Employee deviant behavior: role of culture and organizational relevant support

R. Arzu Kalemci (Cankaya Universitesi, Ankara, Turkey)
Ipek Kalemci-Tuzun (Baskent Universitesi, Ankara, Turkey)
Ela Ozkan-Canbolat (Cankiri Karatekin Universitesi, Cankiri, Turkey)

European Journal of Management and Business Economics

ISSN: 2444-8494

Article publication date: 1 April 2019

Issue publication date: 16 July 2019

Abstract

Purpose

The purpose of this paper is to increase the knowledge and understanding of organizational and supervisory support in the context of employee deviant workplace behavior (DWB) by examining the potential associations of employees’ cultural value orientations. This paper aims to: clarify DWB; review perceived organizational support (POS) and perceived supervisory support (PSS); discuss the meaning of employees’ cultural value orientations (individualism–collectivism, power distance and paternalism); use the fuzzy logic model to analyze relationships between DWB and POS, as well as PSS and employees’ cultural value orientations.

Design/methodology/approach

This research applies a fuzzy-set qualitative comparative analysis.

Findings

The results show the role of employee perceived organizational and supervisory support and cultural dimension (power distance and paternalism) configurations on employee DWB.

Originality/value

The main originality of this study is to further increase the understanding of organizational and supervisory support in the context of employee DWB by examining the potential associations of employees’ cultural value orientations. This study extends the previous research by providing evidence that organizational and supervisory support influences employees’ DWB.

Keywords

Citation

Kalemci, R.A., Kalemci-Tuzun, I. and Ozkan-Canbolat, E. (2019), "Employee deviant behavior: role of culture and organizational relevant support", European Journal of Management and Business Economics, Vol. 28 No. 2, pp. 126-141. https://doi.org/10.1108/EJMBE-11-2018-0125

Publisher

:

Emerald Publishing Limited

Copyright © 2019, R. Arzu Kalemci, Ipek Kalemci-Tuzun and Ela Ozkan-Canbolat

License

Published in European Journal of Management and Business Economics. Published by Emerald Publishing Limited. This article is published under the Creative Commons Attribution (CC BY 4.0) licence. Anyone may reproduce, distribute, translate and create derivative works of this article (for both commercial and non-commercial purposes), subject to full attribution to the original publication and authors. The full terms of this licence may be seen at http://creativecommons.org/licences/by/4.0/legalcode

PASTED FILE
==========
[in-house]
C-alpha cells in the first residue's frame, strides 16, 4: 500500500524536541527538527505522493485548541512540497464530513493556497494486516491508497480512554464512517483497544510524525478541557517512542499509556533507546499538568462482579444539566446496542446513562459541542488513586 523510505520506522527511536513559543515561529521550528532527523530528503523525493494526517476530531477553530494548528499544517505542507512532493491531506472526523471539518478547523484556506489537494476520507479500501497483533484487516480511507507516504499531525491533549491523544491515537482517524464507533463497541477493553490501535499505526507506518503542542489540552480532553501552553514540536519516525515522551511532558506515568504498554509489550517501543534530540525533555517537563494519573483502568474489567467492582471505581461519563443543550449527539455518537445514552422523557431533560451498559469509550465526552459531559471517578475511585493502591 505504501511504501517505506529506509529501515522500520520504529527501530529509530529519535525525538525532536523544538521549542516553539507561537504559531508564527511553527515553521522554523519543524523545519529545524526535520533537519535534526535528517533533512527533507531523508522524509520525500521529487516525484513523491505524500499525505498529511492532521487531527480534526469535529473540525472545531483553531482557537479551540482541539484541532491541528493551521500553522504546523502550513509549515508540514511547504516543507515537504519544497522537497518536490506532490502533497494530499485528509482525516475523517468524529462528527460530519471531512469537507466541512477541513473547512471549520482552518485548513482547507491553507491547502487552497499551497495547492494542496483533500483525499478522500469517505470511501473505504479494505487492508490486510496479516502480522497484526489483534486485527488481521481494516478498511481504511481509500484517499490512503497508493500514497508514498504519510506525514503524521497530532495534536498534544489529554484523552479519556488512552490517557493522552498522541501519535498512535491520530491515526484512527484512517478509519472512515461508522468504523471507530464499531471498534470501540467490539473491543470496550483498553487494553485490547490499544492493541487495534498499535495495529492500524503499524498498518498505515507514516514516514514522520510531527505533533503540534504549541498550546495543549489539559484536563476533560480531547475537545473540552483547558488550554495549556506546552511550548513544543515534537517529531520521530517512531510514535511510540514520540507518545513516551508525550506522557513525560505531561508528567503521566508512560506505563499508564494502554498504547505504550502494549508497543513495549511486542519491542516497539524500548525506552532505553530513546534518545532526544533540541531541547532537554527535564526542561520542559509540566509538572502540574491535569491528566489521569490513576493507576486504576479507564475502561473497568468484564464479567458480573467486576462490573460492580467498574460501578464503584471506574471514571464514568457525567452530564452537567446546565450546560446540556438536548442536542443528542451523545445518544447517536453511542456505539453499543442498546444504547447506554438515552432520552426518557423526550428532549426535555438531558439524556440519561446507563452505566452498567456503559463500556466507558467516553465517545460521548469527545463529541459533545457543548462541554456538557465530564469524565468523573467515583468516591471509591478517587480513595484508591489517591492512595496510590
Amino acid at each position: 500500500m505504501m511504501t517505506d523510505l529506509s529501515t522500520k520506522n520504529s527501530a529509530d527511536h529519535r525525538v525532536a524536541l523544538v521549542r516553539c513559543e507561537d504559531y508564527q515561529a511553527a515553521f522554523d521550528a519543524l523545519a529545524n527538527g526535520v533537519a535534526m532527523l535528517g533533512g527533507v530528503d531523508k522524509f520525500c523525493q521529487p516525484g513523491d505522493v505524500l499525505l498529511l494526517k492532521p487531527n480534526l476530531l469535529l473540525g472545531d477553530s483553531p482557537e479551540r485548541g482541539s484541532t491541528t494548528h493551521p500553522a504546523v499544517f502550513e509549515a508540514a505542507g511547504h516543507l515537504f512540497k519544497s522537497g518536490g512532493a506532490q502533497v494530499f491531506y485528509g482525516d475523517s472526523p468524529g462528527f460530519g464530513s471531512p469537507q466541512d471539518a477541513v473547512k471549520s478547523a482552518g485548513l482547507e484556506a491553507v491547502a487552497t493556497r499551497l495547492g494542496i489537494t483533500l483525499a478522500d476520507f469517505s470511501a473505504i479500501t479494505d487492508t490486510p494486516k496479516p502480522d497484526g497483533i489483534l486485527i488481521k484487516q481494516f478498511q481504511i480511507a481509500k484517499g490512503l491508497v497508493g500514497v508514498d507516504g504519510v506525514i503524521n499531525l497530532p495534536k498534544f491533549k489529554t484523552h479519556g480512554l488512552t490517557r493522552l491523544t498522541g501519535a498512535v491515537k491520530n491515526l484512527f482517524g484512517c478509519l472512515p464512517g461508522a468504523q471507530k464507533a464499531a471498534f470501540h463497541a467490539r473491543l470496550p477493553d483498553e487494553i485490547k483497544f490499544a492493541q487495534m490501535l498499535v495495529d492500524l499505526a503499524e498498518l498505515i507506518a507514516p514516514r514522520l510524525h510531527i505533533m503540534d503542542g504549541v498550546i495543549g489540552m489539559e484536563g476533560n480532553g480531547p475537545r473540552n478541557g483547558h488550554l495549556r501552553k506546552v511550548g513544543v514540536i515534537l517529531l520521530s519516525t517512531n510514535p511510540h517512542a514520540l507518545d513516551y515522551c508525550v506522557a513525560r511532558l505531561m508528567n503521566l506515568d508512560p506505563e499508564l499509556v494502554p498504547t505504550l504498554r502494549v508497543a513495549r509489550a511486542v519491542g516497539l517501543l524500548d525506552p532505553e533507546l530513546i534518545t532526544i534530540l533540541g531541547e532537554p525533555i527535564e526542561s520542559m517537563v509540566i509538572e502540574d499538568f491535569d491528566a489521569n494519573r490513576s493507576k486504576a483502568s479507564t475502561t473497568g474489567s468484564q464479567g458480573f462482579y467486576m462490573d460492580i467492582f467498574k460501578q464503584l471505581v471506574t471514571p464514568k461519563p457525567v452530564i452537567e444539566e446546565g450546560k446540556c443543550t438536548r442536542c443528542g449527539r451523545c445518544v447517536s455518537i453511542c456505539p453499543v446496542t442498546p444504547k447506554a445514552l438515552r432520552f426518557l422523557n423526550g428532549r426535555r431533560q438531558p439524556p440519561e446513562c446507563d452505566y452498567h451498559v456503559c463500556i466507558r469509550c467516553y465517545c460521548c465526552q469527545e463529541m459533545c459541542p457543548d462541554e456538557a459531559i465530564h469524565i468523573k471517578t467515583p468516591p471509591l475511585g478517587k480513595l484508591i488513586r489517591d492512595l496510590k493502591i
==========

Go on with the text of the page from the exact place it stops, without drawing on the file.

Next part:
1. Introduction

Deviant workplace behavior (DWB), a voluntary behavior, violates significant organizational norms and, in so doing, is perceived as threatening to the well-being of the organization or its members (Bennett and Robinson, 2000). DWB gained attention from organizational behavior researchers with its negative psychological, social and tangible consequences for employees and organizations. Destructive behavior and constructive behavior are two types of DWBs discussed in literature (Bennett and Stamper, 2001). This study emphasizes and highlights destructive deviant behavior.

Upon review of relevant literature, it can be said that the effects of supportive organizational practices on DWB are an interesting area despite the extant evidence on the effect of organizational support on employee attitudes and behavior, including organizational commitment, job satisfaction, organizational citizenship behavior, turnover intention and job performance (Eisenberger et al., 1986, 1990; Maertz et al., 2003; Payne and Huffman, 2005; Tuzun and Kalemci, 2012; Tuzun et al., 2016). Influence of a supportive organizational climate on employee work performance is best explained by the social exchange theory (Blau, 1964; Gouldner, 1960).

Based on the social exchange theory, Eisenberger et al. (1986) developed the concept of perceived organizational support (POS) to understand employee–employer exchange relationships. POS refers to an individual’s perception of how much the organization values employees’ contributions and cares about their well-being. Organizational support theory adopts Levinson’s (1965) view that employees perceive their supervisors as representatives of the organization. Employees may engage in exchange relationships with supervisors that differ from their experience with the organization (Eisenberger et al., 1986; Levinson, 1965). In this manner, perceived supervisory support (PSS) refers to employee views about the extent to which a supervisor values contributions and care about their well-being (Kottke and Sharafinski, 1988). Greater social exchange with the effective application of organizational practices can be associated with stronger employee commitment, better work performance, lower turnover intention and violated behavior (Geddes and Baron, 1997; Geddes and Callister, 2007; Shore et al., 2009). The logic behind work performance and deviant behavior is similar when employees feel they have not found support from both the organization and supervisor. In turn, employees develop negative attitudes and demonstrate negative behavior toward the organization. Negative attitudes and behaviors may cause employees to act against the organization (Dailey and Kirk, 1992; Skarlicki and Folger, 1997).